As a professional musician, Eddie Barbash wasn’t used to a 9-to-5 routine. In fact, he never had a day job before September of last year when his group became the house band for The Late Show with Stephen Colbert. The West Islip-born alto saxophonist has been a core member of the jazz-based ensemble Jon Batiste and Stay Human since 2007, when he and his bandmates were all studying at Juilliard. Known for energetic shows that engage millennials, they mean to eradicate stereotypes about live jazz and bring people of all ages and backgrounds together in a New Orleans-style second line parade.
And that’s what they did when they performed on The Colbert Report in 2014. Jon Batiste and Stay Human took their uplifting music to the New York City streets with Colbert and the studio audience dancing in tow. The response was immediate and the band’s 2013 album Social Music went to the top of Billboard’s jazz charts. “Our tryout for The Late Show was playing on The Colbert Report,” joked Barbash, who was also a member of Americana band The Amigos. “But the show is the best publicity we could have. So many more people are taking notice of what we’ve been doing.”
Outspoken fans of Jon Batiste and Stay Human now include Brooke Shields, George Clooney, The Roots’ Questlove and Olivia Wilde (who was famously dancing at their show before giving birth to her son). Pulse checked in with the 27-year-old mustachioed Barbash to find out what was new since we featured him and The Amigos in November 2013, talk about his road to The Late Show and the highlights of his new gig.
Long Island Pulse: How did you get into music?
Eddie Barbash: My father is a music lover and he made me play piano when I was a kid. I was never too serious about it, but listening to music has been very important to me since I was a baby. Apparently I used to scream and insist on listening to the same Riders in the Sky song over and over when I was two years old. I started playing saxophone in third grade when I joined the school band. I saw a picture of it on the band room wall and I thought, “That looks weird, nobody plays that.” So I picked it as my instrument.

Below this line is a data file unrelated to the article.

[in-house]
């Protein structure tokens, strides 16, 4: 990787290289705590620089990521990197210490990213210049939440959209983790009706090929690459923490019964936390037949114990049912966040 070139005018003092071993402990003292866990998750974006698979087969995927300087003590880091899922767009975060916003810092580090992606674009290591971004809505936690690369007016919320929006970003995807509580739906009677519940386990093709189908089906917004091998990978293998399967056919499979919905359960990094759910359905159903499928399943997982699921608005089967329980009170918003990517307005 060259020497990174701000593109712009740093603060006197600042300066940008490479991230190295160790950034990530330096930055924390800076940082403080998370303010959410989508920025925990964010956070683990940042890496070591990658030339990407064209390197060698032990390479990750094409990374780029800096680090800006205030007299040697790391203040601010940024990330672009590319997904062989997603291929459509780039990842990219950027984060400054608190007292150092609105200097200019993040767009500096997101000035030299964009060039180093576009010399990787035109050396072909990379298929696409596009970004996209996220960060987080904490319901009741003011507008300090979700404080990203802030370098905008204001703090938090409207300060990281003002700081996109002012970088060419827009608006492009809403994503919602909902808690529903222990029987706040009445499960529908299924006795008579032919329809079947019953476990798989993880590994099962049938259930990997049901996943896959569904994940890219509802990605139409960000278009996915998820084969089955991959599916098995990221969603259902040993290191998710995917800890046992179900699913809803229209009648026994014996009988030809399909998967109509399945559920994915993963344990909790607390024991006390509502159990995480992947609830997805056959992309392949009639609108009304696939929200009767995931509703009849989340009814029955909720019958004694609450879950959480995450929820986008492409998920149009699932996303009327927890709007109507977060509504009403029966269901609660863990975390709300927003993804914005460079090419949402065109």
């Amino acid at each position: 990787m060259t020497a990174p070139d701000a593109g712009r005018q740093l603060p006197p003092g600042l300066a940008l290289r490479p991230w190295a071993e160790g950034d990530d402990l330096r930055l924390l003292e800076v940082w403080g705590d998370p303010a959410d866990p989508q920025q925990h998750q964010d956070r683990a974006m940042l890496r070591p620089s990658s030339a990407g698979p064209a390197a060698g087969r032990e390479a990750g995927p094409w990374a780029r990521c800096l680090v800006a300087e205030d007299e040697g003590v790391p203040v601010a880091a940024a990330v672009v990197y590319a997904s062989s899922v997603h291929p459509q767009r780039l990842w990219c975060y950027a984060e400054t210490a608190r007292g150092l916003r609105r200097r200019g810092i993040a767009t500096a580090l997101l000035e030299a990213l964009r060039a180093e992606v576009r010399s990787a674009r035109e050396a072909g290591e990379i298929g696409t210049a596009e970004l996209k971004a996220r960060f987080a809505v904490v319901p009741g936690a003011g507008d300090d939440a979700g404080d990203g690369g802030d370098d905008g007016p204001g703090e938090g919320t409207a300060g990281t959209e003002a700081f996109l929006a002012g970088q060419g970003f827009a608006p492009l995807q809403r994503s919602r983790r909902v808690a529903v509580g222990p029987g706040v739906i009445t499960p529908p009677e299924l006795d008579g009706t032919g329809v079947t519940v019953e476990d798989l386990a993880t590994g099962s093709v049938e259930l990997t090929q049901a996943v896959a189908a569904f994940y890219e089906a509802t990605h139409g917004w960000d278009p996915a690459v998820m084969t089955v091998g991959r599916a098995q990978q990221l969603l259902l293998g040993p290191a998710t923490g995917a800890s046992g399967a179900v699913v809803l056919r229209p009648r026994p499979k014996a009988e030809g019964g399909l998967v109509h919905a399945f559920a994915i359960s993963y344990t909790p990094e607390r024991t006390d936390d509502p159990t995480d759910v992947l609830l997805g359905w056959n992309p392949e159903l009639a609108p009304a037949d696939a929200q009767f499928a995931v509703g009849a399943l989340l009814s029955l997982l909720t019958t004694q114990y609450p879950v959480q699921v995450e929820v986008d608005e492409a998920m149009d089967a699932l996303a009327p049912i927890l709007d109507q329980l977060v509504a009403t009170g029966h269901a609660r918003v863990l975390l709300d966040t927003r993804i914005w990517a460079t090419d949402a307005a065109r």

Pulse: How has your schedule changed since you got The Late Show gig?
Barbash: It’s really my first time having a day job. I wasn’t used to going to the same place and doing the same thing everyday for eight hours or more. A couple of years ago we were on tour for nine months, so we definitely had to tone down our schedule. We haven’t been playing in the subways as much but we’re still working. It’s just important to find the energy to do other things, whether it’s practicing your instrument or playing gigs after the show.
Pulse: What’s it like working with Stephen Colbert?
Barbash: Stephen is really smart and he always remembers everybody’s name. He’s very nice and makes a point of saying hello to everyone around him. But at the same time, there’s no fluff whatsoever. He’s really direct and doesn’t waste any time saying what he needs to say to get stuff done. Stephen’s definitely an improviser, being very capable of just letting it fly when the time is right, but he also likes things to be tight. And he has an insane amount of energy, which to me, is one of the most admirable things.
Pulse: It was great seeing you play with The Zombies on the Halloween show. What’s been your favorite musical experience on the show so far?
Barbash: I love The Zombies and that was really fun, but getting to play a duet with Yo-Yo Ma was definitely my favorite moment. We were accompanied by the band and played “The Swan” from The Carnival of the Animals by Saint-Saens. It was just so much fun to try to match Yo-Yo Ma’s sound and then to try to match his phrasing. One of my favorite things about playing music is playing the slow, pretty stuff. Getting to do that with someone who excels at it was great.
Pulse: I heard you like to sneak fiddle tunes into some songs.
Barbash: There’s a song we play when Stephen comes running out and everyone’s cheering. At the end of that song, I’m playing through the section when Stephen and Jon are dancing together and I try to sneak a really old fiddle tune in each night. Two that I incorporate pretty often are “Tennessee Mountain Fox Chase” and “Cumberland Gap.”
Pulse: What have you learned from being on the show?
Barbash: I’ve never been politically active but I’m actually learning a lot just by being on set everyday and hearing Stephen. I mean the material is funny but it covers just as much politics as the news does. I’m still not a political diehard in any one direction but, for the first time, I feel more justified in starting to have opinions about what’s going on from hearing the politicians talk and seeing them in person.
Pulse: When you went on The Colbert Report did you ever get a sense it could lead to something bigger?
Barbash: It didn’t really cross our minds but people who worked for Colbert were saying, “You know, he’s going to be looking for a band for The Late Show…” I think Stephen and Jon just really hit it off. They share a lot of the same values and are in entertainment for many of the same reasons. We were incredibly lucky to get a gig that only comes around once every 20 years. I think it’s incredible that we happened to be at the right place at the right time.
Catch Eddie live at Rockwood Music Hall on March 13 and Kings County Distillery on March 25.